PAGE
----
• that the Federal Aviation Administration should, in conjunction with Textron Aviation and Hawker 700- and 800-series training centers, develop and incorporate into Hawker 700- and 800-series pilot training programs a non-precision approach procedure that aligns with the stabilised approach criteria outlined in Advisory Circular 120-71A and eliminates configuration changes at low altitudes. [A-16-37]
  • that the Federal Aviation Administration should, in conjunction with Textron Aviation and Hawker 700- and 800-series training centers, develop and incorporate into Hawker 700- and 800-series pilot training programs a definition of the term “landing assured” that aligns with the language of 14 Code of Federal Regulations 91.175(c)(1). [A-16-38]
  • that the Federal Aviation Administration should require 14 Code of Federal Regulations (CFR) Part 121, 135, and 91 subpart K operators and 14 CFR Part 142 training centers to train flight crews in the performance and use of the continuous descent final approach technique as their primary means for conducting non-precision approaches. [A-16-39]
  • that the Federal Aviation Administration should issue a safety alert for operators describing the circumstances of this accident and reminding operators to ensure that current and accurate information is entered into weight-and-balance software programs used in their operations. [A-16-40]
  • that the Federal Aviation Administration should review the Safety Assurance System and develop and implement procedures needed to identify 14 Code of Federal Regulations Part 135 operators that do not comply with standard operating procedures. [A-16-41]
  • that the Federal Aviation Administration should review the problems with the quality of the cockpit voice recorder (CVR) data in this accident to (1) determine why the problems were not detected and corrected before the accident, despite the requirements in Federal Aviation Administration Order 8900.1 and the guidance in Safety Alert for Operators 06019, and (2) determine if the procedures in Advisory Circular (AC) 20-186 would have ensured that the CVR problems were identified and corrected before the accident, and if not, revise AC 20-186 to ensure that such problems will be identified and corrected. [A-16-42]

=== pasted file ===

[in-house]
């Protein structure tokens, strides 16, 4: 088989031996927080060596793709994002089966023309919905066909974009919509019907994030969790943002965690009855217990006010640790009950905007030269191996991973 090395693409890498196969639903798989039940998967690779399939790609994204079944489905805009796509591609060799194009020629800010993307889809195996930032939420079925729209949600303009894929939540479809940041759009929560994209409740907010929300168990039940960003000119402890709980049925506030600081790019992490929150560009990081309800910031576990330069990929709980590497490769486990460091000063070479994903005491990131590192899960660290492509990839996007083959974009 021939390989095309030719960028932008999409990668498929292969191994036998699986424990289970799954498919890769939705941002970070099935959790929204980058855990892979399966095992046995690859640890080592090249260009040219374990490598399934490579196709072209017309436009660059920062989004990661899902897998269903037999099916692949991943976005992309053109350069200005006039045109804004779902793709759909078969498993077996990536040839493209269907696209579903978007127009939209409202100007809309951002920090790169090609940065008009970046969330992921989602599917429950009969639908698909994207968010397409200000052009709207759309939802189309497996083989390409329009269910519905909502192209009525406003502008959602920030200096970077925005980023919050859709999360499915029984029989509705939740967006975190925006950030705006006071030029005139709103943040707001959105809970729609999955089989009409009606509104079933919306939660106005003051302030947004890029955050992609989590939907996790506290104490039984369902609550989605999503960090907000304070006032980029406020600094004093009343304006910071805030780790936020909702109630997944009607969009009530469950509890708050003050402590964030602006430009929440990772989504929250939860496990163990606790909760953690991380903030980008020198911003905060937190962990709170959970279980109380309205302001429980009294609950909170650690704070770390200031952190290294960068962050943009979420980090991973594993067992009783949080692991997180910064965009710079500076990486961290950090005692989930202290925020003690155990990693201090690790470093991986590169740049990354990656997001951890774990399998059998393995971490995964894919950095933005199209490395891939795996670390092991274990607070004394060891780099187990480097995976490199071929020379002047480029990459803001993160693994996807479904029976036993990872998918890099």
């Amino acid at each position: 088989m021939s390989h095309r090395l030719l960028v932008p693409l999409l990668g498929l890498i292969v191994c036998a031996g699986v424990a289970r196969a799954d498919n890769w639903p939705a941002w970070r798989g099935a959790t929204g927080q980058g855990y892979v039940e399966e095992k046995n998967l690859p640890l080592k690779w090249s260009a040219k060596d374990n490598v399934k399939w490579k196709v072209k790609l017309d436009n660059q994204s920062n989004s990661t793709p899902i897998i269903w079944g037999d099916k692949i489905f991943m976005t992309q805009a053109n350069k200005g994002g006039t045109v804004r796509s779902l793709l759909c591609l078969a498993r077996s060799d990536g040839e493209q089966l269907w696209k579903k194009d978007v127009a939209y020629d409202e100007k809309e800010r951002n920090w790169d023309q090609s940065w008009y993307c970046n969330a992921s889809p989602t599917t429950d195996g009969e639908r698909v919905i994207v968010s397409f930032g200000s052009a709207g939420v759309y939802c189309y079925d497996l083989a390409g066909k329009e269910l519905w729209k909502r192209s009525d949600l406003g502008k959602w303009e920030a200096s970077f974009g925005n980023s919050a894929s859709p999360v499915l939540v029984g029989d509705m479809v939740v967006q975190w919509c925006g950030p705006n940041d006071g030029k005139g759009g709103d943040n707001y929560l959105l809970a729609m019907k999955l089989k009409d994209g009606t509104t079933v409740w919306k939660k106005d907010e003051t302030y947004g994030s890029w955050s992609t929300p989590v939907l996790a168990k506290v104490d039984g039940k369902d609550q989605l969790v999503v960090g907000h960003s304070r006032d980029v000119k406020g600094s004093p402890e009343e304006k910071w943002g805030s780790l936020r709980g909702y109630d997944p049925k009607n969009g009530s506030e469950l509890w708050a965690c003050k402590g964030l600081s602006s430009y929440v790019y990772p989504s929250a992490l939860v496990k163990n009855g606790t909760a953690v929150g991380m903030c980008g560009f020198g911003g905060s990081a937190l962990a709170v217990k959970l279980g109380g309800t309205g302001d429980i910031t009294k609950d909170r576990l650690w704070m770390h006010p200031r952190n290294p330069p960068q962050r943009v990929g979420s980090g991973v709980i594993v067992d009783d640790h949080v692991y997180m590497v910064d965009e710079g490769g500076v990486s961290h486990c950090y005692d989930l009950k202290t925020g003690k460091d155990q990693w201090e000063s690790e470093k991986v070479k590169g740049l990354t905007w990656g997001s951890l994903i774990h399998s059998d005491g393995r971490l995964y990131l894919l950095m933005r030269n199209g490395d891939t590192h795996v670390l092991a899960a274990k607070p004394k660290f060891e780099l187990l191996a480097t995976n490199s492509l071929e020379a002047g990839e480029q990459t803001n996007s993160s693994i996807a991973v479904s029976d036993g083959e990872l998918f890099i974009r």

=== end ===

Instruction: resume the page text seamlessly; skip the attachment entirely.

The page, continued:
• that Textron Aviation should work with the Federal Aviation Administration and Hawker 700- and 800-series training centers to develop and incorporate into Hawker 700- and 800-series pilot training programs a non-precision approach procedure that aligns with the stabilized approach criteria outlined in Advisory Circular 120-71A and eliminates configuration changes at low altitudes. [A-16-43]
  • that Textron Aviation should work with the Federal Aviation Administration and Hawker 700- and 800-series training centers to develop and incorporate into Hawker 700- and 800-series pilot training programs a definition of the term “landing assured” that aligns with the language of 14 Code of Federal Regulations 91.175(c)(1). [A-16-44]
  • that Hawker 700- and 800-series training centers should work with the Federal Aviation Administration and Textron Aviation to develop and incorporate into Hawker 700- and 800-series pilot training programs a non-precision approach procedure that aligns with the stabilized approach criteria outlined in Advisory Circular 120-71A and eliminates configuration changes at low altitudes. [A-16-45]
  • that Hawker 700- and 800-series training centers should work with the Federal Aviation Administration and Textron Aviation to develop and incorporate into Hawker 700- and 800-series pilot training programs a definition of the term “landing assured” that aligns with the language of 14 Code of Federal Regulations 91.175(c)(1). [A-16-46]

The Final Report of the Investigation was adopted by the Board on 18 October 2016.